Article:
On Epistemological Argument on Innate Knowledge

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On Epistemological Argument on Innate Knowledge: Finding a Common Ground in Simple Cognition

On Epistemological Argument on Innate Knowledge: Finding a Common Ground in Simple Cognition
On Epistemological Argument on Innate Knowledge: Finding a Common Ground in Simple Cognition (Photo: Air article, CC BY-SA 4.0 https://creativecommons.org/licenses/by-sa/4.0, via Wikimedia Commons)

Table of Contents

Introduction

The theory of innate knowledge simplistically provides that one has already knowledge even before birth. Aristotle rejects this theory in toto. This theory, also, casts a stark contrast to the tabula rasa notion that empiricists had been holding onto for so long in this belief theorizing that our mind is like a blank sheet of paper.

Plato’s theory of innate knowledge is as controversial as its existence itself. In an analogical comparison, this controversy can be likened to Aristotle’s rejection of Plato’s theory of forms, in which the former asserts that forms are some things that exist in something as a necessity for that something to exist.

Thus, forms do not exist for themselves, apart from the things (Duignan, 2014). Rather, they exist with the existence of something that exists.

In my understanding, Aristotle’s point of view would simply mean that forms are essential things, inseparable entities that exist in the very existence of those things that exist. Hence, concerning Plato’s theory of innate knowledge, I would like to draw a borderline point of view that Plato’s theory of innate knowledge pertains to two distinct, different beings of knowledge that Plato, in one way, recognized; the other is what Aristotle asserted but failed to recognize the, what I called, the conceptual nuance of knowledge itself (different from his theory of perception or aisthẽsis), which Plato’s assertion can be abstracted from. This conceptual nuance of knowledge is the simplest thinking process of the mental faculty so subtle to perceive by human perception.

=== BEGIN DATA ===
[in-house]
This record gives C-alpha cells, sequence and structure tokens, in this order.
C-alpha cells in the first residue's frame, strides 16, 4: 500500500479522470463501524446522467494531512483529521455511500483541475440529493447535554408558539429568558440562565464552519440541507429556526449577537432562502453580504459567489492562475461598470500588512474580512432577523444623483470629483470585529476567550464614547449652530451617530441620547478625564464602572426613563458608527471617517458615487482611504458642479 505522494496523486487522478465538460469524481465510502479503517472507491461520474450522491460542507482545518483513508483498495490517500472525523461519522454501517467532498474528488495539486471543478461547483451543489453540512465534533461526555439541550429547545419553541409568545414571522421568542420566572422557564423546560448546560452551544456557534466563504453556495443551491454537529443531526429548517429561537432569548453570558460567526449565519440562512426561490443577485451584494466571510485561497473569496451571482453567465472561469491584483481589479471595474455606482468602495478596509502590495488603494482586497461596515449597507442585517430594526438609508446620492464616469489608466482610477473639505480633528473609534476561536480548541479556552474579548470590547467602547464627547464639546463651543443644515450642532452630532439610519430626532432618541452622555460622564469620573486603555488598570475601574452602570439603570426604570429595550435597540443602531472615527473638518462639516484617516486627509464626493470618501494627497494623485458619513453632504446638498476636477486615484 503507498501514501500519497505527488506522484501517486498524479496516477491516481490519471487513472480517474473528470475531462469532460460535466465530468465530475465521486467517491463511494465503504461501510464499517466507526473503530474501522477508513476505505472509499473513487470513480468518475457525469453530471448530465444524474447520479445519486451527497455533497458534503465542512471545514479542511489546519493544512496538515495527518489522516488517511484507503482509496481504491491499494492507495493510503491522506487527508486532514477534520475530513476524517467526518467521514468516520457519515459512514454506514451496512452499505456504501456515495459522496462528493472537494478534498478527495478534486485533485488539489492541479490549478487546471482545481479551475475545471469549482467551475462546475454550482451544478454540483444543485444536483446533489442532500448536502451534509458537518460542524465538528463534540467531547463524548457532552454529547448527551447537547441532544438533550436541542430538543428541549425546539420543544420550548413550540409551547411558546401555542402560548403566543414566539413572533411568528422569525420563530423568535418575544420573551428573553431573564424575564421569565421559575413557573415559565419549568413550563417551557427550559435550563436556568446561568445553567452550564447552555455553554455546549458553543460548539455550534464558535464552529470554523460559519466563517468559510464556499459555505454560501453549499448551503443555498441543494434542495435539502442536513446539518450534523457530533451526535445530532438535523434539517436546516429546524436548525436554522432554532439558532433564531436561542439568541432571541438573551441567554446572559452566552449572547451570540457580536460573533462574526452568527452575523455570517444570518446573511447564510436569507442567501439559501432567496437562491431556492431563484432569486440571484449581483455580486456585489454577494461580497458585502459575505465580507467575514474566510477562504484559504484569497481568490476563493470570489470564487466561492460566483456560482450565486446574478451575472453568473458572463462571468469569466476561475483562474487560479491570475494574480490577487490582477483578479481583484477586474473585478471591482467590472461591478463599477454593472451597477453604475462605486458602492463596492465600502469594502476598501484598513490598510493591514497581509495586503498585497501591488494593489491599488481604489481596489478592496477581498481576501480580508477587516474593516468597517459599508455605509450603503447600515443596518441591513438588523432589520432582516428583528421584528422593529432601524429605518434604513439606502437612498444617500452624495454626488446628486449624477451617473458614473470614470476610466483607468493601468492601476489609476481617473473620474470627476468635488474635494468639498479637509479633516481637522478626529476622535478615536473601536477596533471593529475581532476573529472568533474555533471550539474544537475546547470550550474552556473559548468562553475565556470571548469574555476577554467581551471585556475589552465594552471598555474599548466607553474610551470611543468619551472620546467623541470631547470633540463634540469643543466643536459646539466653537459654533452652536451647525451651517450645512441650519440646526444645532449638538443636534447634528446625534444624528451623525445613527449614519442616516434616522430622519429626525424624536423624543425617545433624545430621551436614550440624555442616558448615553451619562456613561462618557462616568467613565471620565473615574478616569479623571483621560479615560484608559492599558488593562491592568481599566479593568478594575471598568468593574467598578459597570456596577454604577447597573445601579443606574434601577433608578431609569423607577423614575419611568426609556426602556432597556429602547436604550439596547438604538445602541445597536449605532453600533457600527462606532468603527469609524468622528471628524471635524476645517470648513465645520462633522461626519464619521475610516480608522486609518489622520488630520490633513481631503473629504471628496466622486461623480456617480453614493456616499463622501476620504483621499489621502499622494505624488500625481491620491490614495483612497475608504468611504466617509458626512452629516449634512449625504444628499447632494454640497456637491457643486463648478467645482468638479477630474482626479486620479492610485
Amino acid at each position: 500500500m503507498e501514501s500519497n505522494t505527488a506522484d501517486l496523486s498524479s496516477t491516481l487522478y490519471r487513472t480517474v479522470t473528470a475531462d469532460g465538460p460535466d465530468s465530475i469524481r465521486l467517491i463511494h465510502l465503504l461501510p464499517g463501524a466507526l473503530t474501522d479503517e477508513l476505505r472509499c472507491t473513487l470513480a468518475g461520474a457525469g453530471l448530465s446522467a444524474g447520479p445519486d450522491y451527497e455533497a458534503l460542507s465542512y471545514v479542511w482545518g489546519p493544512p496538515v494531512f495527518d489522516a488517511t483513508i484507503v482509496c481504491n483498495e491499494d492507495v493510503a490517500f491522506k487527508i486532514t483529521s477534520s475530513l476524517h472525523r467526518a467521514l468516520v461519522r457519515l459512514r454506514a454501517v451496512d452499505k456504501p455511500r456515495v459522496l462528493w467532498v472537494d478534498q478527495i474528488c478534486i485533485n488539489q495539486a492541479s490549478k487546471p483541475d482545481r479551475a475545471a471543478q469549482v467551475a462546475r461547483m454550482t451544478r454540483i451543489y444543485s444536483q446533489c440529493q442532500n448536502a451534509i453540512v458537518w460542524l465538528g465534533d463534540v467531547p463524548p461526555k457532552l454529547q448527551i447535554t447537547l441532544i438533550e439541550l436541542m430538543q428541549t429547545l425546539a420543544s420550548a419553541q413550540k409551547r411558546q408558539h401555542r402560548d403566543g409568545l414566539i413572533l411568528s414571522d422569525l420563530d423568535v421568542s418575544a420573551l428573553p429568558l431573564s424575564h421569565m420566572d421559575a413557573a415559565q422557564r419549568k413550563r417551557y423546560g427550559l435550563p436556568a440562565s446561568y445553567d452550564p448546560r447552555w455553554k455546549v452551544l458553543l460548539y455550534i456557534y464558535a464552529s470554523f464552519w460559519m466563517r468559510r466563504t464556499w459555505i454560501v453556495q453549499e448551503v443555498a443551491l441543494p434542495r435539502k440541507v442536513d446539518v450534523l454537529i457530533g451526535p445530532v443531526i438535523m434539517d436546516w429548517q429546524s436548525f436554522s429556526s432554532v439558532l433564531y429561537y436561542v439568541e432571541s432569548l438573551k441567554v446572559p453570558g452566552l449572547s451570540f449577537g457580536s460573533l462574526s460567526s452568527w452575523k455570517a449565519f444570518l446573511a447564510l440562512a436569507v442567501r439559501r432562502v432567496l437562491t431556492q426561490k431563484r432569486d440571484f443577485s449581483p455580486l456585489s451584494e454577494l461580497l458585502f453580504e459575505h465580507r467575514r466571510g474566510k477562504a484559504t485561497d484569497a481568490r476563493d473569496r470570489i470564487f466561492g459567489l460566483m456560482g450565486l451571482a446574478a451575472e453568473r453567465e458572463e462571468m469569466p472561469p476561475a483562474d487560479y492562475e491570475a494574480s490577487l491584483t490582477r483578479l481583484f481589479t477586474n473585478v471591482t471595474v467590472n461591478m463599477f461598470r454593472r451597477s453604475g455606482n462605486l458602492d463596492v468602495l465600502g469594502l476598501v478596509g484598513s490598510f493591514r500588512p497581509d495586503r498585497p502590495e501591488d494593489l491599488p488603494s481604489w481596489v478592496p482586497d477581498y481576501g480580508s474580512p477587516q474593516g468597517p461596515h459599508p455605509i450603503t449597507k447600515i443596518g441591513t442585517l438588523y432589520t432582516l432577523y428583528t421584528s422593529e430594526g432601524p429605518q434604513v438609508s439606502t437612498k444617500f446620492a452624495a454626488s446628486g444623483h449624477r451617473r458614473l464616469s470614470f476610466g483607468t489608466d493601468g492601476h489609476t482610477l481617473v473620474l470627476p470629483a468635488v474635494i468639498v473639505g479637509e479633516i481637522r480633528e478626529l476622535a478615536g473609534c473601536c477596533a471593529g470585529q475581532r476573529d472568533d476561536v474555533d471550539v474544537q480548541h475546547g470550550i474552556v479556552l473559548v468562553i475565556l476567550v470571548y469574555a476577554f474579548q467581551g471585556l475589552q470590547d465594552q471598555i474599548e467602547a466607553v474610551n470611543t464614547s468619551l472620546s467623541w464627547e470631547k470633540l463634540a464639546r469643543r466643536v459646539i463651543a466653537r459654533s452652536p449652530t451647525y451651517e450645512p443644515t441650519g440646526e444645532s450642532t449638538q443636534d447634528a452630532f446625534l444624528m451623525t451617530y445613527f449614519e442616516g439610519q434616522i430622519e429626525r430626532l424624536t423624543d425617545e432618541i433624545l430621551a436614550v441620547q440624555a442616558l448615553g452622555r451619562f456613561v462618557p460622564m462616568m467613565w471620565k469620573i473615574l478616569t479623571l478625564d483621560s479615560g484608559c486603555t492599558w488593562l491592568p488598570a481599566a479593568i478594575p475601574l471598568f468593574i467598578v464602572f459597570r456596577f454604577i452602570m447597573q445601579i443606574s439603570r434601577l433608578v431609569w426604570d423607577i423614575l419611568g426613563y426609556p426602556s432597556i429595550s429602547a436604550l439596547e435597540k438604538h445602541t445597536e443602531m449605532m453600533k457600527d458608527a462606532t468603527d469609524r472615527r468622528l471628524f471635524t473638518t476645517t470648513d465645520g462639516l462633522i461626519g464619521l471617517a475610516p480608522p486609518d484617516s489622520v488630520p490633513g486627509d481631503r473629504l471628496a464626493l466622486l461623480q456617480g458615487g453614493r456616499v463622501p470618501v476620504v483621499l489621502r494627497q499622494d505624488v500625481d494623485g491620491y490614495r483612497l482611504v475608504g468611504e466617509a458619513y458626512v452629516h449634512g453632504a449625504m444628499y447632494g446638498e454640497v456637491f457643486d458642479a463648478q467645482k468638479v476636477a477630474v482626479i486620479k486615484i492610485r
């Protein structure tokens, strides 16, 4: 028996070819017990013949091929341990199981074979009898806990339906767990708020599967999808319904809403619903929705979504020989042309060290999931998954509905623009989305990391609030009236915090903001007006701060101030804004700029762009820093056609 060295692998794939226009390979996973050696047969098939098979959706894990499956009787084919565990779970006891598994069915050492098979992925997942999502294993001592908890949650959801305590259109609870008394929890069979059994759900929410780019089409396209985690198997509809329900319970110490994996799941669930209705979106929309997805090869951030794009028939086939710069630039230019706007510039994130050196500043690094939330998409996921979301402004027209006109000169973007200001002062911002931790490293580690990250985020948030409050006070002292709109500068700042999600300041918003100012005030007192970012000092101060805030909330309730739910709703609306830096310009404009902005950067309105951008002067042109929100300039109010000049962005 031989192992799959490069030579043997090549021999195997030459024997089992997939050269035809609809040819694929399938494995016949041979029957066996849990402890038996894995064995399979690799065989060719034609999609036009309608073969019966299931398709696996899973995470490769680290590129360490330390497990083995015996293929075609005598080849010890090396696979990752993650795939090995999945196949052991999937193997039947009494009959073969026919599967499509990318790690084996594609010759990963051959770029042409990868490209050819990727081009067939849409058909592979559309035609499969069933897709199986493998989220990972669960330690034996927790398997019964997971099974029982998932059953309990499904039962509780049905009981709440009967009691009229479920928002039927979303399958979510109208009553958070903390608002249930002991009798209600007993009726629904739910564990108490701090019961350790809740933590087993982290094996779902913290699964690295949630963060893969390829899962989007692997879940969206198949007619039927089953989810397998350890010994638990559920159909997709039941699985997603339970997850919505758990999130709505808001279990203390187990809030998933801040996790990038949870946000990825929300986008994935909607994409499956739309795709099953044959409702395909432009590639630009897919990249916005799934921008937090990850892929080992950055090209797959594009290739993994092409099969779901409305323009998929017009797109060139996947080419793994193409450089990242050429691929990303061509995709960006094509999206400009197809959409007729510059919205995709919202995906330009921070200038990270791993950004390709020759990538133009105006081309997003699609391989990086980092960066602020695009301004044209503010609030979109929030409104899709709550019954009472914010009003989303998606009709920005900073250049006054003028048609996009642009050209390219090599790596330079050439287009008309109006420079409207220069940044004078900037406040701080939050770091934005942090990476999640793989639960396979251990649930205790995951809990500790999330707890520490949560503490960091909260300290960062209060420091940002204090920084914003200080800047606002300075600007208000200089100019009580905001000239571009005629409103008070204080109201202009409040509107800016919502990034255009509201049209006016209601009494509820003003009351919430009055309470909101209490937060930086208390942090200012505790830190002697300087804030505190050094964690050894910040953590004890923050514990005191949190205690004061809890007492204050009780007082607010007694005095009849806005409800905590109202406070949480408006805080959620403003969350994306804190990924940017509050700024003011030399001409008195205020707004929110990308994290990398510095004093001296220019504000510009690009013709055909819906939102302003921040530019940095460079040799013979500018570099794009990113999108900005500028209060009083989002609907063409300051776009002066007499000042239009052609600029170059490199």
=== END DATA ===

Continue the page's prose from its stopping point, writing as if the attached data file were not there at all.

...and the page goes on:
This philosophical inquiry into Plato’s theory of innate knowledge and Aristotle’s acquired knowledge notion attempts to find a common ground in further understanding knowledge that is neither innate nor acquired.

Innate Knowledge Is Absurd

Aristotle’s epistemological argument on Plato’s theory of innate knowledge claims that Plato’s assertion is absurd. That is, he challenges that there must be pre-existent knowledge so that one can acquire such knowledge, and thus, one must be conscious of it.